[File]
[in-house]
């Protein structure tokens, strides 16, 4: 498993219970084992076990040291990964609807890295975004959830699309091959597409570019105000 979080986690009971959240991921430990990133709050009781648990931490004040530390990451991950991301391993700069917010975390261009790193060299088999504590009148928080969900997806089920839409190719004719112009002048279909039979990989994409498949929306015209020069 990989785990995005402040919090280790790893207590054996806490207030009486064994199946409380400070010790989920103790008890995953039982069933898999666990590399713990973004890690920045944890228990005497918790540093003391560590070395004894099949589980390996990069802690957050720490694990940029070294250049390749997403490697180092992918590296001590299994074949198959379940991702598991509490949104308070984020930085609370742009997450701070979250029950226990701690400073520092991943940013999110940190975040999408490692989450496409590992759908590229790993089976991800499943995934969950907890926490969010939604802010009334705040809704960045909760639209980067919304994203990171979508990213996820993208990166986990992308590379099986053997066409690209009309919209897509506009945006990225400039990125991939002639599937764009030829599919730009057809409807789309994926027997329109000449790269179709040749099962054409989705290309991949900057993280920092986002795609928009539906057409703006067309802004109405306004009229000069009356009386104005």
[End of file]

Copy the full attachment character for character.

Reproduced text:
[in-house]
């Protein structure tokens, strides 16, 4: 498993219970084992076990040291990964609807890295975004959830699309091959597409570019105000 979080986690009971959240991921430990990133709050009781648990931490004040530390990451991950991301391993700069917010975390261009790193060299088999504590009148928080969900997806089920839409190719004719112009002048279909039979990989994409498949929306015209020069 990989785990995005402040919090280790790893207590054996806490207030009486064994199946409380400070010790989920103790008890995953039982069933898999666990590399713990973004890690920045944890228990005497918790540093003391560590070395004894099949589980390996990069802690957050720490694990940029070294250049390749997403490697180092992918590296001590299994074949198959379940991702598991509490949104308070984020930085609370742009997450701070979250029950226990701690400073520092991943940013999110940190975040999408490692989450496409590992759908590229790993089976991800499943995934969950907890926490969010939604802010009334705040809704960045909760639209980067919304994203990171979508990213996820993208990166986990992308590379099986053997066409690209009309919209897509506009945006990225400039990125991939002639599937764009030829599919730009057809409807789309994926027997329109000449790269179709040749099962054409989705290309991949900057993280920092986002795609928009539906057409703006067309802004109405306004009229000069009356009386104005």